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Trader fined light penalty for illegal ivory possession two weeks after ban

Reports say the Court found an ivory trade guilty of illegal ivory possession and imposed a fine of $ 1,022 which is too small for him to pay instantly.

Trader fined light penalty for illegal ivory possession two weeks after ban

Reports say the Court found an ivory trade guilty of illegal ivory possession and imposed a fine of $ 1,022 which is too small for him to pay instantly.

09 January 2018 Tuesday 10:09
Trader fined light penalty for illegal ivory possession two weeks after ban

By Azania Post Reporter

A Trader in Hong Kong has been fined a relatively light penalty after found possessing illegal ivories, however activists want heavy fines for culprits.

Reports say the Court found an ivory trade guilty of illegal ivory possession and imposed a fine of $ 1,022 which is too small for him to pay instantly.

Activist have been calling government leaders to impose hefty fine, they also hailed China for its decision to implement a total ban on ivory trade.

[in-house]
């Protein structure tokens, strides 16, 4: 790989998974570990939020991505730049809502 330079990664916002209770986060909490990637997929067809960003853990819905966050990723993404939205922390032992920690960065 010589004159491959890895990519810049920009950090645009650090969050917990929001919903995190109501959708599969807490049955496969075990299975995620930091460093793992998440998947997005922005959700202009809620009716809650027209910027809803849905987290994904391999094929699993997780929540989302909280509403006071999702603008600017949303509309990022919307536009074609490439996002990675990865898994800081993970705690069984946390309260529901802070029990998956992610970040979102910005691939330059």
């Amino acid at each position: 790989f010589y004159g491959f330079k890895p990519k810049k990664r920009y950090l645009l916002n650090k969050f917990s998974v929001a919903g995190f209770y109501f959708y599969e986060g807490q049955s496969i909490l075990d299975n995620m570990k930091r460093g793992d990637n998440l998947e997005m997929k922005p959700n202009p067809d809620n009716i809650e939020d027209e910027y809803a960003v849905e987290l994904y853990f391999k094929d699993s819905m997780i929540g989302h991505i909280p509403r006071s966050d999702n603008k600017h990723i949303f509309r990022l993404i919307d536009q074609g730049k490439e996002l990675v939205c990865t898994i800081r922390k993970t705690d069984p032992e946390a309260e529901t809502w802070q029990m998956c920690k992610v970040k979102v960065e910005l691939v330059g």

China is the world’s largest importer and end user of elephant tusks. Wildlife activists called the ban, implemented at the end of 2017, a vital step toward reducing the slaughter of the endangered animals.

Hong Kong trader Lau Sai Yuan was fined HK$8,000 for illegal ivory possession after pleading guilty in Hong Kong’s Eastern Magistrates’ Court. Another trader, Huen Kwok Leung, pleaded not guilty and his trial was postponed to April.

The maximum penalty under current laws is two years in jail.

Hong Kong lawmakers are considering a significant increase in penalties, with a fine of up to HK$10 million and imprisonment of 10 years.

Hong Kong, a Chinese special administrative region of China, has lagged behind mainland China in the crackdown on illegal ivory trading and only set a timetable for a ban last year, with a phase-out time of five years.

The former British colony is a prime transit and consumption hub with more than 90 percent of consumers from mainland China. It has the largest retail market for ivory, which it has traded for more than 150 years.

Hong Kong adheres to regulations set by The Convention on International Trade in Endangered Species of Wild Fauna and Flora (CITES), which started to regulate the international trade of ivory in the 1970s and has banned such trade since 1990.

WildAid, a wildlife non-government organization, estimates up to 30,000 elephants are killed illegally every year.

Reuters

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